Around 2,000 people gathered at Westminster Abbey for a memorial service dedicated to the victims of the Westminster terror attack….reports Asian Lite News
On 22 March Khalid Masood killed three people when he drove into crowds and stabbed a policeman to death before being shot dead at the UK Parliament.
The service was led by the Dean of Westminster, the Very Reverend John Hall, and was attended by the Royal Family, the Mayor of London, MET Police, faith leaders and survivors of Khalid Masood’s murderous rampage.
Lord Singh attended in his capacity as a faith leader, something he does routinely at civic occasions like the Commonwealth Service and the Remembrance Day Service at the Cenotaph.
American tourist Melissa Payne Cochran who lost her husband during the terrorist incident was also in attendance with her parents. She had been celebrating her 25th wedding anniversary with her husband on the day of the terror attack.
In a moving tribute to those who had lost their lives, Prince William read a passage from the Bible about the Good Samaritan. The Home Secretary Amber Rudd read from the Book of Jeremiah and PC J Garcha, a serving officer in the MET Police read from the Guru Granth Sahib (Sikh scriptures).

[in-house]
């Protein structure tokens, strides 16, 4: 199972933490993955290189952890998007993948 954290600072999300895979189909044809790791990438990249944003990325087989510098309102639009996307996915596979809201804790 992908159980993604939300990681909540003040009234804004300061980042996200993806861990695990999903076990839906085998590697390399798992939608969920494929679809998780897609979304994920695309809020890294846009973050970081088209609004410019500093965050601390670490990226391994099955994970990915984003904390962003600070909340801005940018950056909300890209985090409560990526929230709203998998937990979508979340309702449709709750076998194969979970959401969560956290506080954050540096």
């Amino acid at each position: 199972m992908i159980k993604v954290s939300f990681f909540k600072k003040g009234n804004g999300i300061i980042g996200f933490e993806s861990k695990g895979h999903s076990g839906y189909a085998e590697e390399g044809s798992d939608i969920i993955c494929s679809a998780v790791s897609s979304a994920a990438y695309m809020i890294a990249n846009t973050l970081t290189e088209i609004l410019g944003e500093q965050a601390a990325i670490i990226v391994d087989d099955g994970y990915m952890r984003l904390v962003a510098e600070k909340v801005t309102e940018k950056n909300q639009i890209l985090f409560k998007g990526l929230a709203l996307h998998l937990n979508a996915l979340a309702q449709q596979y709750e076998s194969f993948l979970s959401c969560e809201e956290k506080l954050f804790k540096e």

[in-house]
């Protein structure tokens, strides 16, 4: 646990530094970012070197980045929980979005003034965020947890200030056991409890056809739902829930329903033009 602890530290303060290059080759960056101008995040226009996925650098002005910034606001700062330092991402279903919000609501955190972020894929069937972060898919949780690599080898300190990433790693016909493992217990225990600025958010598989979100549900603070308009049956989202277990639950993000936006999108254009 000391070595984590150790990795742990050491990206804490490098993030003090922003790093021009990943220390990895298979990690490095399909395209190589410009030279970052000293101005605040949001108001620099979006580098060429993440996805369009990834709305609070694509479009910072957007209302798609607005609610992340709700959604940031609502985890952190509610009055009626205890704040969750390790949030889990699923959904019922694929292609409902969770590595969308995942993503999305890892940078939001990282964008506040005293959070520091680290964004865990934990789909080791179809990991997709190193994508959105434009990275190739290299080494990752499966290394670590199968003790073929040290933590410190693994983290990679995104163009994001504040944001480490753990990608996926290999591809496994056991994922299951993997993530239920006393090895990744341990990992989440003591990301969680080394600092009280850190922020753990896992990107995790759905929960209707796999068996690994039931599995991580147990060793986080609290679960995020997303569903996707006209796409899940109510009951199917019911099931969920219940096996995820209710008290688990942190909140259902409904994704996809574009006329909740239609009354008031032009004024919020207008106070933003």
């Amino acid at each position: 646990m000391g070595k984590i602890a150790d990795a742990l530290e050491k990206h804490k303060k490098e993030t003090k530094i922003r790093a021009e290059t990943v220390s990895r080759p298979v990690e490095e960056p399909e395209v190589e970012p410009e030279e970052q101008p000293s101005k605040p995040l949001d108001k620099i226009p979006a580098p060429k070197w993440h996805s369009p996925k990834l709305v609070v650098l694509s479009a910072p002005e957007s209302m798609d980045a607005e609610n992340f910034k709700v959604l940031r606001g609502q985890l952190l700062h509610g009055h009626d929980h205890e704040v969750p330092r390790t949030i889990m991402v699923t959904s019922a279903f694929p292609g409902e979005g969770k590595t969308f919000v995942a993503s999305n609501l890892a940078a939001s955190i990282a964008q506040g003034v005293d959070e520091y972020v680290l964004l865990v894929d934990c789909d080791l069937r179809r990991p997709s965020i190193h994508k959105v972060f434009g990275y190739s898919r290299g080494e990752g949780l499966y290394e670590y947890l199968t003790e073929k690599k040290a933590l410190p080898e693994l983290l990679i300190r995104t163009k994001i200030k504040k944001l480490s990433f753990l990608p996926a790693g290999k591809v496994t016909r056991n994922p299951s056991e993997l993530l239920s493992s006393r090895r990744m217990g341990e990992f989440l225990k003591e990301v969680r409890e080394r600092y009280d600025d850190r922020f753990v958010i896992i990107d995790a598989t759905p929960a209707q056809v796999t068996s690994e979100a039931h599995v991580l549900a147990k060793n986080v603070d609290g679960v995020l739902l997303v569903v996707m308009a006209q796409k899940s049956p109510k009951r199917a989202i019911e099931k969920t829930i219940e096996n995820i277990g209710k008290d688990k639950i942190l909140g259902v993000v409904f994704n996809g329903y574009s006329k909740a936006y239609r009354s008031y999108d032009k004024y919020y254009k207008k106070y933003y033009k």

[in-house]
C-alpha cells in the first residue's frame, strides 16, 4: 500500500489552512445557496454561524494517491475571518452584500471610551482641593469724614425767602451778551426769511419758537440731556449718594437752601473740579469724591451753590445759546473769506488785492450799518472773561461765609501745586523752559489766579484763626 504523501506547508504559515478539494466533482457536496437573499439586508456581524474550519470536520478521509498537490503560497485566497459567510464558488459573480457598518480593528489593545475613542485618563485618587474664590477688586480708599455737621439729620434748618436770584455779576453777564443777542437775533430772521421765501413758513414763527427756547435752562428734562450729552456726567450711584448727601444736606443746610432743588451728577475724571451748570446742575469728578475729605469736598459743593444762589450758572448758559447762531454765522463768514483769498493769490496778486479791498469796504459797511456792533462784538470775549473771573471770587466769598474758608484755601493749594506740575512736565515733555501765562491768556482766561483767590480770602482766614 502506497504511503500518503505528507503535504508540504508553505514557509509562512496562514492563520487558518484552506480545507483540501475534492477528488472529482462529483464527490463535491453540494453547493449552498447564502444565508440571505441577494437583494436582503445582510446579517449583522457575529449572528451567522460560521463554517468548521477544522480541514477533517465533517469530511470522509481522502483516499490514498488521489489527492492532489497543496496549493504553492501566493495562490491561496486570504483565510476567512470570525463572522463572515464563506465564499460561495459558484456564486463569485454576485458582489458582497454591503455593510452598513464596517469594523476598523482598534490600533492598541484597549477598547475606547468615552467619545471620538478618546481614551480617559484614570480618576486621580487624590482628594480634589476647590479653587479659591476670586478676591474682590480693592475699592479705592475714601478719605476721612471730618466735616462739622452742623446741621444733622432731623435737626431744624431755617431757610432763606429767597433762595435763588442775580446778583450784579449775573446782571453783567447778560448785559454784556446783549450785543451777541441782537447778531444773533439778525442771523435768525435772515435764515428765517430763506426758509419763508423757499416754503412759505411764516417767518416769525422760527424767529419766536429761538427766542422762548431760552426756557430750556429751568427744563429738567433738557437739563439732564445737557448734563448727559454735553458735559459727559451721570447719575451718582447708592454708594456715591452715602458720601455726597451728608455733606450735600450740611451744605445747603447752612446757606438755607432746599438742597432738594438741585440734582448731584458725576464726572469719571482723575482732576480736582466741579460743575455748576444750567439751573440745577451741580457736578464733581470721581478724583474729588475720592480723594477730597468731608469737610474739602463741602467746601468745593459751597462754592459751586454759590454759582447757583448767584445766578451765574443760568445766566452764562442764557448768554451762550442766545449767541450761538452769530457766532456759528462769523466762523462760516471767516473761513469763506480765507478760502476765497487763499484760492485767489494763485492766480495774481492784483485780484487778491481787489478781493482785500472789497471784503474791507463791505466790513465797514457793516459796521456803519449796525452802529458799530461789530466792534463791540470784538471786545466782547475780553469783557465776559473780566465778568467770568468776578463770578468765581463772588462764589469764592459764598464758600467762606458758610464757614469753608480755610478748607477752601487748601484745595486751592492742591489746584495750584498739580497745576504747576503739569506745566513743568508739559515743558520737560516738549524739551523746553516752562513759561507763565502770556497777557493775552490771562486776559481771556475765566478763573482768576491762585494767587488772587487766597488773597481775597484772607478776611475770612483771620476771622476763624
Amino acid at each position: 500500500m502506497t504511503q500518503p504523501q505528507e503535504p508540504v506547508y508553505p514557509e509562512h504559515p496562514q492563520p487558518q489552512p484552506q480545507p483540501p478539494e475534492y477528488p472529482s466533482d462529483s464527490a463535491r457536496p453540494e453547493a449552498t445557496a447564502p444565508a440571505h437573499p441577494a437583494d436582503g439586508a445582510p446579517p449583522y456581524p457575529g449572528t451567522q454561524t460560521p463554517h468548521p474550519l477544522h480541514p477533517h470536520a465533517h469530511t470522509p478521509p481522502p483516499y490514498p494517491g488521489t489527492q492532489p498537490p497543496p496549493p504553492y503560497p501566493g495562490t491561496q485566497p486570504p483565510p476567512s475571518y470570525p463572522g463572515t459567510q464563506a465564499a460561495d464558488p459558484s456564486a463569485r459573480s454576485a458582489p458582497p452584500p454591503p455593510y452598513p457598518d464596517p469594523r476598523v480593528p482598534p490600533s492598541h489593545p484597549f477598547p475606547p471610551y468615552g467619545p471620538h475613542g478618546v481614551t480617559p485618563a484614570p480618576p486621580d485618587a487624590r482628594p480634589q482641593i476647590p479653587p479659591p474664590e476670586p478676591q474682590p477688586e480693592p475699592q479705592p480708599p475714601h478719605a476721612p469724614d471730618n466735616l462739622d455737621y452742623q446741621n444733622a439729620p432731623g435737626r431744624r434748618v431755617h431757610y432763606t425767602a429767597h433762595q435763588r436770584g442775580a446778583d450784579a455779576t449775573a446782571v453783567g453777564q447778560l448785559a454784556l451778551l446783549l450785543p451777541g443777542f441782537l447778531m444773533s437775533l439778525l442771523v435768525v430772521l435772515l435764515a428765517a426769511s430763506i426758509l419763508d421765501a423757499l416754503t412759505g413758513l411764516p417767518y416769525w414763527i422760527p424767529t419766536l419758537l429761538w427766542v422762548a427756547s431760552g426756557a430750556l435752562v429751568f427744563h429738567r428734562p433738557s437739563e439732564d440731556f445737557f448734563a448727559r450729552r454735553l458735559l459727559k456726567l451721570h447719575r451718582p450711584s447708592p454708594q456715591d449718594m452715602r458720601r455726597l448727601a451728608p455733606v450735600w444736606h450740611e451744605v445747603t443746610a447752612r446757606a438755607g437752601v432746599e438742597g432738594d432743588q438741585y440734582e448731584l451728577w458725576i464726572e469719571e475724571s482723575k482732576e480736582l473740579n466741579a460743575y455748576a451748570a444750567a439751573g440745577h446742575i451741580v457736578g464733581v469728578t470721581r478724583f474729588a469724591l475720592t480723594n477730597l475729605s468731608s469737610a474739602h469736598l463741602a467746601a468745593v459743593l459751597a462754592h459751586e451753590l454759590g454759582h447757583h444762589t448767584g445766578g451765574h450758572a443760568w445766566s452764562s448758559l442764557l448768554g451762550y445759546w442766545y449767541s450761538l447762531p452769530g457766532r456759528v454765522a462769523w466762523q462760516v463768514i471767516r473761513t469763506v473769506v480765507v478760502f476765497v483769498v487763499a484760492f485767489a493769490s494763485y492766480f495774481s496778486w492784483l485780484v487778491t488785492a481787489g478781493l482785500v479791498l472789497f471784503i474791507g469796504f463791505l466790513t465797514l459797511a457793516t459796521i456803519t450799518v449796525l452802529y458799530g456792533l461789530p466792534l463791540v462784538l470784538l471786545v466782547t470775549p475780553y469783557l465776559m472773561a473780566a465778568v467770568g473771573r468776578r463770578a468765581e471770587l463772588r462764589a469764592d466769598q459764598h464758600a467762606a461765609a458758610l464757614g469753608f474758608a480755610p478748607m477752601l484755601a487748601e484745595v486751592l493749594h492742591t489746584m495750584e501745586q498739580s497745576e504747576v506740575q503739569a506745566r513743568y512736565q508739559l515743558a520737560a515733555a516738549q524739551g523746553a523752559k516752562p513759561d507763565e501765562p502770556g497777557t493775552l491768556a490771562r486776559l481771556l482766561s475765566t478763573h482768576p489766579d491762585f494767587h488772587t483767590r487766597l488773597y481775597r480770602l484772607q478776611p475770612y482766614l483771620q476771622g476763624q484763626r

Some representatives from the Sikh Federation and Sikh Council were also among audience members.
Debate: Syrian Chemical Weapons Attack
Members of the House of Lords called for a ‘credible investigation’ into the chemical weapons attack in Syria, which was responsible for over 70 deaths in Khan Sheikhoun, Idlib on Tuesday.
According to UK-based monitoring group the Syrian Observatory for Human Rights, 20 children and 52 adults were killed in the chemical incident.
Calling for an investigation into the atrocity, Baroness Northover said: “If it turns out to be sarin from the regime’s stocks, what actions will be taken to ensure that this time there is full destruction of all Syria’s chemical weapons?”
Referring to a recent US military airstrike against IS which killed a significant number of civilians, Lord Singh said: “My Lords, does the Minister agree with the sentiments of the great human rights activist Andrei Sakharov, who said that there will be no progress on human rights until we are even-handed in condemnation?”
He went on: “Having said that, does she further agree that the indiscriminate bombing of civilians in Mosul should be equally condemned as the chemical attack? For survivors and for the relatives of those killed and maimed, it is equally bad.”